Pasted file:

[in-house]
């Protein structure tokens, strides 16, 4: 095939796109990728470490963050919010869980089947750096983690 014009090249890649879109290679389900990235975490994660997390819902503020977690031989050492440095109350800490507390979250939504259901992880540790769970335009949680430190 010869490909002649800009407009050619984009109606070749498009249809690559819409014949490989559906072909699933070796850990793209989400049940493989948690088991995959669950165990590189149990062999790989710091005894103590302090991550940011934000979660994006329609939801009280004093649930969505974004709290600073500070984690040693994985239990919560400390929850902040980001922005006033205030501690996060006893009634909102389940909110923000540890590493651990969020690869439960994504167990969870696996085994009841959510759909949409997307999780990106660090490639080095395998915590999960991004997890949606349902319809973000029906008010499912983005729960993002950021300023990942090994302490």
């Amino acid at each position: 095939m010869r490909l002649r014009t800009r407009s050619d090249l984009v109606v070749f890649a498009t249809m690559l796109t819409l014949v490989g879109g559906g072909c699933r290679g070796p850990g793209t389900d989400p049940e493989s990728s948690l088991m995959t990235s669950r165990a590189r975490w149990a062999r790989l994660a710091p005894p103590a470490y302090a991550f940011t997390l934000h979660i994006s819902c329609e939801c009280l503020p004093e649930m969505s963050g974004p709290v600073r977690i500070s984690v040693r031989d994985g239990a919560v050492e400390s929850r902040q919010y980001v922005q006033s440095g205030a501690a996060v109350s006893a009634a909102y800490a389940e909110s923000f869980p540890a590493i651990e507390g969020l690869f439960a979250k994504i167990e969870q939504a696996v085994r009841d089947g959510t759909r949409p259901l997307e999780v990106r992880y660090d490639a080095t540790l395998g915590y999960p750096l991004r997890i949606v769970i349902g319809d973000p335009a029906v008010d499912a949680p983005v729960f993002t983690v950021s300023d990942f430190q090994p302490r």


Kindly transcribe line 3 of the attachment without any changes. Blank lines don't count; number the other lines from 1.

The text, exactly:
């Amino acid at each position: 095939m010869r490909l002649r014009t800009r407009s050619d090249l984009v109606v070749f890649a498009t249809m690559l796109t819409l014949v490989g879109g559906g072909c699933r290679g070796p850990g793209t389900d989400p049940e493989s990728s948690l088991m995959t990235s669950r165990a590189r975490w149990a062999r790989l994660a710091p005894p103590a470490y302090a991550f940011t997390l934000h979660i994006s819902c329609e939801c009280l503020p004093e649930m969505s963050g974004p709290v600073r977690i500070s984690v040693r031989d994985g239990a919560v050492e400390s929850r902040q919010y980001v922005q006033s440095g205030a501690a996060v109350s006893a009634a909102y800490a389940e909110s923000f869980p540890a590493i651990e507390g969020l690869f439960a979250k994504i167990e969870q939504a696996v085994r009841d089947g959510t759909r949409p259901l997307e999780v990106r992880y660090d490639a080095t540790l395998g915590y999960p750096l991004r997890i949606v769970i349902g319809d973000p335009a029906v008010d499912a949680p983005v729960f993002t983690v950021s300023d990942f430190q090994p302490r």